The U.S. sells greater than $ 175 billion in arms to overseas governments, practically three% greater than final 12 months
An F / A-18E Super Hornet assigned to Stingers of Strike Fighter Attack Squadron (VFA) 113 takes off from the flight deck of the aircraft carrier USS Theodore Roosevelt.
Source: US Navy
WASHINGTON – The United States sold $ 175 billion in arms to foreign governments in the fiscal year ended September 30, Pentagon and State Department officials said Friday.
The State Department's Political and Military Affairs bureau said in a statement Friday that this year's 2.8% increase in sales coincides with efforts by the Trump administration to "extensively reform and modernize the arms transfer process."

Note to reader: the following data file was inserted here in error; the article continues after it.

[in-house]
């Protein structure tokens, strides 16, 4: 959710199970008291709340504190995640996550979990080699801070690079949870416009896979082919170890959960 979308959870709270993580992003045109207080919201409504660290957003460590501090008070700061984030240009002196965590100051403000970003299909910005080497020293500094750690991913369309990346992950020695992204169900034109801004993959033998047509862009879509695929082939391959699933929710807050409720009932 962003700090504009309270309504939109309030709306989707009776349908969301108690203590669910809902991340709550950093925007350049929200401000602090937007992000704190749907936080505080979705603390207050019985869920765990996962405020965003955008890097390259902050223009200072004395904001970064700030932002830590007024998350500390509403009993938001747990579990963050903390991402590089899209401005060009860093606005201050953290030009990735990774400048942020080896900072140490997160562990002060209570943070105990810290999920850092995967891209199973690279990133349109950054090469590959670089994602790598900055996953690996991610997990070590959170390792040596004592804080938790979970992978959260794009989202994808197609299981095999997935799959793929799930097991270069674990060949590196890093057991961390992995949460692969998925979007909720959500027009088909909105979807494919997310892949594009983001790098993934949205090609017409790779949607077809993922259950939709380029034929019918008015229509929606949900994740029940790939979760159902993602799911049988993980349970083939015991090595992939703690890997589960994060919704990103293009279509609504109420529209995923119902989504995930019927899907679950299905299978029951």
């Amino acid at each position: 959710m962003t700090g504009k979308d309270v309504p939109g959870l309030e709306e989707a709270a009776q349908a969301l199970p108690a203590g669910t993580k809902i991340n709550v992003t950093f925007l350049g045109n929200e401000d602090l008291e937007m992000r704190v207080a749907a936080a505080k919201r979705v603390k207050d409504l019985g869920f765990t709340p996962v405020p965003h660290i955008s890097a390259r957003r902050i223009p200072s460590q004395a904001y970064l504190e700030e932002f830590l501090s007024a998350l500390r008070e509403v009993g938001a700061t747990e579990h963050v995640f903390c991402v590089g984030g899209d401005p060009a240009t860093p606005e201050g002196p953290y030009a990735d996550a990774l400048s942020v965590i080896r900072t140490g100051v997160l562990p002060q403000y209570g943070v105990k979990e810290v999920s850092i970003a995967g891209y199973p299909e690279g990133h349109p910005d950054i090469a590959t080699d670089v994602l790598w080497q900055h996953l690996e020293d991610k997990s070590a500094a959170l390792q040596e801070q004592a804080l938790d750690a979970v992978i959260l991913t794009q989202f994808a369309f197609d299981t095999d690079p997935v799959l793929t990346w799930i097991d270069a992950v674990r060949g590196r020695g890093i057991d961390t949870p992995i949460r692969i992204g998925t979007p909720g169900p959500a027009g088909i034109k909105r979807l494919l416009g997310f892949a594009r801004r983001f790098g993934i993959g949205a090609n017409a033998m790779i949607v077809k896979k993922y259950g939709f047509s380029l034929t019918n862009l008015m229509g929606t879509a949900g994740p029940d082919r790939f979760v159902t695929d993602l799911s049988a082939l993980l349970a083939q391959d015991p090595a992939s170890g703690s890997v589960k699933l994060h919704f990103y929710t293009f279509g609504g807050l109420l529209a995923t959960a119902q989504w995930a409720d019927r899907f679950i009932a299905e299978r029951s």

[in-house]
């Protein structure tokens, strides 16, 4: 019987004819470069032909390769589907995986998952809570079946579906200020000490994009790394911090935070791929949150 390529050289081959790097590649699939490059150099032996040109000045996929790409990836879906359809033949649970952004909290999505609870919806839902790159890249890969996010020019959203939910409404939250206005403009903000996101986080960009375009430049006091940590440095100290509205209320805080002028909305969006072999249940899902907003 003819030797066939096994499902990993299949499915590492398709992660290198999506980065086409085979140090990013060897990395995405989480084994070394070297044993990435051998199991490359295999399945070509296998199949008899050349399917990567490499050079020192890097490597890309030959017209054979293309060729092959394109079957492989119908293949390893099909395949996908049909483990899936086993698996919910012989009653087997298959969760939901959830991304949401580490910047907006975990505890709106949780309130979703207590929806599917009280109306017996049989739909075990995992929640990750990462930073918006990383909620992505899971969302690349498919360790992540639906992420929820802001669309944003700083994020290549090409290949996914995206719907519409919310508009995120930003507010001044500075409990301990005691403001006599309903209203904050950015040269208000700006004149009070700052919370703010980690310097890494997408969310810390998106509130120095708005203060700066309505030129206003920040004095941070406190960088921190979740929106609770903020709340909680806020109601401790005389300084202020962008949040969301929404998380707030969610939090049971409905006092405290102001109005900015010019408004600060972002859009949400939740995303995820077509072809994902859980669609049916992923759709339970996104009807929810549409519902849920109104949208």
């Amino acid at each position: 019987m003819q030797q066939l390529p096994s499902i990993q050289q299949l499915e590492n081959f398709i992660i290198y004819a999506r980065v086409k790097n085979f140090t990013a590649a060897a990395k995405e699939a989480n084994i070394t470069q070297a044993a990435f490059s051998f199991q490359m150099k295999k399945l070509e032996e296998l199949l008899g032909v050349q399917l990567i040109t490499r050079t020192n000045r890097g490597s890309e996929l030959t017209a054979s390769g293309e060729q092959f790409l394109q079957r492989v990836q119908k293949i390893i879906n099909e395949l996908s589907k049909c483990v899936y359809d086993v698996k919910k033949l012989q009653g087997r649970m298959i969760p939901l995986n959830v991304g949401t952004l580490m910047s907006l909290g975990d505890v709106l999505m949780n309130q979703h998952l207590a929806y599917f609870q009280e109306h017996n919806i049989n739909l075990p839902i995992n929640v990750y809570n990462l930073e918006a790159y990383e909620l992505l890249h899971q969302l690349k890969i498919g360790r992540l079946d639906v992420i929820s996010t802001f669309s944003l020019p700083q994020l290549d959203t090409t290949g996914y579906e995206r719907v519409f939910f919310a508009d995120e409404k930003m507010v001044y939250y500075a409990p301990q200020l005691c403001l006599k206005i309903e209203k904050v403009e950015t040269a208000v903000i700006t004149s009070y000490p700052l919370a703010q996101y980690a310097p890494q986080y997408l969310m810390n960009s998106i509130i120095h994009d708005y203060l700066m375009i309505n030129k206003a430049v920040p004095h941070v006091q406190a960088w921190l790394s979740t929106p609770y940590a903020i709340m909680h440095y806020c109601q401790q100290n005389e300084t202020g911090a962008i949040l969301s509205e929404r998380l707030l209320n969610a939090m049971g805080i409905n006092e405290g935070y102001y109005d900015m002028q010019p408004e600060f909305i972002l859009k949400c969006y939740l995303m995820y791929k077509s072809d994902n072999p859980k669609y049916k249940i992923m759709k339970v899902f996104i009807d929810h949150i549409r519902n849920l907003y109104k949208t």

Sales of US military equipment to foreign governments were $ 170 billion in the previous fiscal year.
In 2017, the Trump administration introduced an executive order called "Buy American and Hire American," in which the president asked foreign governments to buy more American products, namely US-built weapons systems.
Continue reading: Defense manufacturers benefit from Trump's global arms surge
"The sales show that the United States continues to be the global security partner of choice. Not only do we already offer the most advanced defense equipment in the world, we are increasingly adapting to the technical needs of our allies and partner militaries." Heidi Grant, Director of the Defense Security Cooperation Agency, told reporters at the Pentagon.
According to the latest figures from state and defense officials, sales of the Lockheed Martin F-35 fighter to Japan amounted to $ 23.11 billion, leading America's arms exports.